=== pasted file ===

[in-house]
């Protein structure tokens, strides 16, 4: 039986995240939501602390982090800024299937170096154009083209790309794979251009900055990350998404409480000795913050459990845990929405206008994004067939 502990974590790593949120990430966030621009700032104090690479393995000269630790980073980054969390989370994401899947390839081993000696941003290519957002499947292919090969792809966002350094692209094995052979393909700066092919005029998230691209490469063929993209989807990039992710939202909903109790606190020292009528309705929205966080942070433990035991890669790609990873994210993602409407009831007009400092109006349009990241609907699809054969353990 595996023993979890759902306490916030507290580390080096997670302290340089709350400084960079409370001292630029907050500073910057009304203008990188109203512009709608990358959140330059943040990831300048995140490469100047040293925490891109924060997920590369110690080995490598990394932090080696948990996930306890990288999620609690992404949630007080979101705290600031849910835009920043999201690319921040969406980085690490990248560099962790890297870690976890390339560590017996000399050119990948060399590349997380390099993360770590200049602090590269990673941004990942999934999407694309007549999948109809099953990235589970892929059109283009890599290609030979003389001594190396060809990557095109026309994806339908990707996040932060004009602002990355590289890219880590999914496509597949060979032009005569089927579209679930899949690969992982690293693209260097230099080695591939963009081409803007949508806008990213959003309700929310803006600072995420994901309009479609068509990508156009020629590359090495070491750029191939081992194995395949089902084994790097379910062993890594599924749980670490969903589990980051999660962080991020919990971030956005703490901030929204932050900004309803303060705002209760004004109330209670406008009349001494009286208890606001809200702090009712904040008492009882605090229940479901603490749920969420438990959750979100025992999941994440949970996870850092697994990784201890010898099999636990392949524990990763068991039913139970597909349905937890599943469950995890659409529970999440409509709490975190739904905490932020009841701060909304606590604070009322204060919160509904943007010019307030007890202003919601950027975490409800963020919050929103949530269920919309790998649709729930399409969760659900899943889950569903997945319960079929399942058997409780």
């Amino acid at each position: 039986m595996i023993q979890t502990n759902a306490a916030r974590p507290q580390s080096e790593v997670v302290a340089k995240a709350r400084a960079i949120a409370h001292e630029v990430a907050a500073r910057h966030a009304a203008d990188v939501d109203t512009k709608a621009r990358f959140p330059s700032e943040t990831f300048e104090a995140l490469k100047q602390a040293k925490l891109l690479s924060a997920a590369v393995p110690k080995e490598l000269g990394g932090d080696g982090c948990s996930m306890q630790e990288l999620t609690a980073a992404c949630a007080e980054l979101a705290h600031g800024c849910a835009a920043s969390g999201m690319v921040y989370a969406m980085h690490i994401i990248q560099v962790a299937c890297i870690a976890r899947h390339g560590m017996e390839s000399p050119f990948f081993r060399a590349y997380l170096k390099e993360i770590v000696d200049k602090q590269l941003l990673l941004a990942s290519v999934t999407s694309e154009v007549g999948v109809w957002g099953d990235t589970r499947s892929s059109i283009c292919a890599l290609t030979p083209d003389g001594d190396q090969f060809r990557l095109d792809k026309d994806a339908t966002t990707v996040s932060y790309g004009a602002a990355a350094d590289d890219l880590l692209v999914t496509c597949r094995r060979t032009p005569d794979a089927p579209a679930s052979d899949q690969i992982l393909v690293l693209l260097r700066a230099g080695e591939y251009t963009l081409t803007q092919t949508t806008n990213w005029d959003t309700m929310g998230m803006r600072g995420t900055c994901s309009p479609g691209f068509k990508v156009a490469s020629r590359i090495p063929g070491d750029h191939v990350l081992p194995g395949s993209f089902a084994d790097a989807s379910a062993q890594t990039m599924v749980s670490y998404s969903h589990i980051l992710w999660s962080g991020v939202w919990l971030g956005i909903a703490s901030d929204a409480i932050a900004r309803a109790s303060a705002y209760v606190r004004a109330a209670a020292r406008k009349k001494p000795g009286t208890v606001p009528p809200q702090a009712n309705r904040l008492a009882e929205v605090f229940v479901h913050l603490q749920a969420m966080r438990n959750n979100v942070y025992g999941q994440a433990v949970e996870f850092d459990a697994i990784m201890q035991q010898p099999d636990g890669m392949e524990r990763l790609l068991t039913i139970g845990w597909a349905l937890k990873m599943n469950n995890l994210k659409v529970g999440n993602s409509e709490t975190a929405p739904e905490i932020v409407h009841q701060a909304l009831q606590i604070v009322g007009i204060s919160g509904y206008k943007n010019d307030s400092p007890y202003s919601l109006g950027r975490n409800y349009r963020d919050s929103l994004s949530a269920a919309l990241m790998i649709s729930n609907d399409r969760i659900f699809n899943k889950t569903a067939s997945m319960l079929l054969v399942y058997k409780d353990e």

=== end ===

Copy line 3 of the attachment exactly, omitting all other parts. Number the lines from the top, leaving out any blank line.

């Amino acid at each position: 039986m595996i023993q979890t502990n759902a306490a916030r974590p507290q580390s080096e790593v997670v302290a340089k995240a709350r400084a960079i949120a409370h001292e630029v990430a907050a500073r910057h966030a009304a203008d990188v939501d109203t512009k709608a621009r990358f959140p330059s700032e943040t990831f300048e104090a995140l490469k100047q602390a040293k925490l891109l690479s924060a997920a590369v393995p110690k080995e490598l000269g990394g932090d080696g982090c948990s996930m306890q630790e990288l999620t609690a980073a992404c949630a007080e980054l979101a705290h600031g800024c849910a835009a920043s969390g999201m690319v921040y989370a969406m980085h690490i994401i990248q560099v962790a299937c890297i870690a976890r899947h390339g560590m017996e390839s000399p050119f990948f081993r060399a590349y997380l170096k390099e993360i770590v000696d200049k602090q590269l941003l990673l941004a990942s290519v999934t999407s694309e154009v007549g999948v109809w957002g099953d990235t589970r499947s892929s059109i283009c292919a890599l290609t030979p083209d003389g001594d190396q090969f060809r990557l095109d792809k026309d994806a339908t966002t990707v996040s932060y790309g004009a602002a990355a350094d590289d890219l880590l692209v999914t496509c597949r094995r060979t032009p005569d794979a089927p579209a679930s052979d899949q690969i992982l393909v690293l693209l260097r700066a230099g080695e591939y251009t963009l081409t803007q092919t949508t806008n990213w005029d959003t309700m929310g998230m803006r600072g995420t900055c994901s309009p479609g691209f068509k990508v156009a490469s020629r590359i090495p063929g070491d750029h191939v990350l081992p194995g395949s993209f089902a084994d790097a989807s379910a062993q890594t990039m599924v749980s670490y998404s969903h589990i980051l992710w999660s962080g991020v939202w919990l971030g956005i909903a703490s901030d929204a409480i932050a900004r309803a109790s303060a705002y209760v606190r004004a109330a209670a020292r406008k009349k001494p000795g009286t208890v606001p009528p809200q702090a009712n309705r904040l008492a009882e929205v605090f229940v479901h913050l603490q749920a969420m966080r438990n959750n979100v942070y025992g999941q994440a433990v949970e996870f850092d459990a697994i990784m201890q035991q010898p099999d636990g890669m392949e524990r990763l790609l068991t039913i139970g845990w597909a349905l937890k990873m599943n469950n995890l994210k659409v529970g999440n993602s409509e709490t975190a929405p739904e905490i932020v409407h009841q701060a909304l009831q606590i604070v009322g007009i204060s919160g509904y206008k943007n010019d307030s400092p007890y202003s919601l109006g950027r975490n409800y349009r963020d919050s929103l994004s949530a269920a919309l990241m790998i649709s729930n609907d399409r969760i659900f699809n899943k889950t569903a067939s997945m319960l079929l054969v399942y058997k409780d353990e």